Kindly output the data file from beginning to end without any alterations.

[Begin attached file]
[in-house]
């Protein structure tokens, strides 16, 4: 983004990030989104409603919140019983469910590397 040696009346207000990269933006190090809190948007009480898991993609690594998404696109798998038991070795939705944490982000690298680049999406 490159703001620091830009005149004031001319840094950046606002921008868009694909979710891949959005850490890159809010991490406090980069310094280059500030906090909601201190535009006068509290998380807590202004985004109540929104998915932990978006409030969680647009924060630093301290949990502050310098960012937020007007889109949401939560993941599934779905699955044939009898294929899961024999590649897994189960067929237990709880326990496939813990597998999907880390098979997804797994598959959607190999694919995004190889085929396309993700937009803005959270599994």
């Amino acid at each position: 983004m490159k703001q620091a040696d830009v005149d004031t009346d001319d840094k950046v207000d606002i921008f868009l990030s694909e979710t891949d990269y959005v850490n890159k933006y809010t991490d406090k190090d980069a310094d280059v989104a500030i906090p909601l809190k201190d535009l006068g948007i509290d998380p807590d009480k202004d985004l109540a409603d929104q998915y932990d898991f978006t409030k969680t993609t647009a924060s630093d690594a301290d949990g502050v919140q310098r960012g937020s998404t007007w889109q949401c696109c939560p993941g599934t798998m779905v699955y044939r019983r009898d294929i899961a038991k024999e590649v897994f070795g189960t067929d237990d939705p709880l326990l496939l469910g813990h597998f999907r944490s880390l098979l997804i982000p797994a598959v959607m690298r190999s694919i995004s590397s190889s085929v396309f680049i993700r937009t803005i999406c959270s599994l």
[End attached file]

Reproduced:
[in-house]
């Protein structure tokens, strides 16, 4: 983004990030989104409603919140019983469910590397 040696009346207000990269933006190090809190948007009480898991993609690594998404696109798998038991070795939705944490982000690298680049999406 490159703001620091830009005149004031001319840094950046606002921008868009694909979710891949959005850490890159809010991490406090980069310094280059500030906090909601201190535009006068509290998380807590202004985004109540929104998915932990978006409030969680647009924060630093301290949990502050310098960012937020007007889109949401939560993941599934779905699955044939009898294929899961024999590649897994189960067929237990709880326990496939813990597998999907880390098979997804797994598959959607190999694919995004190889085929396309993700937009803005959270599994």
């Amino acid at each position: 983004m490159k703001q620091a040696d830009v005149d004031t009346d001319d840094k950046v207000d606002i921008f868009l990030s694909e979710t891949d990269y959005v850490n890159k933006y809010t991490d406090k190090d980069a310094d280059v989104a500030i906090p909601l809190k201190d535009l006068g948007i509290d998380p807590d009480k202004d985004l109540a409603d929104q998915y932990d898991f978006t409030k969680t993609t647009a924060s630093d690594a301290d949990g502050v919140q310098r960012g937020s998404t007007w889109q949401c696109c939560p993941g599934t798998m779905v699955y044939r019983r009898d294929i899961a038991k024999e590649v897994f070795g189960t067929d237990d939705p709880l326990l496939l469910g813990h597998f999907r944490s880390l098979l997804i982000p797994a598959v959607m690298r190999s694919i995004s590397s190889s085929v396309f680049i993700r937009t803005i999406c959270s599994l």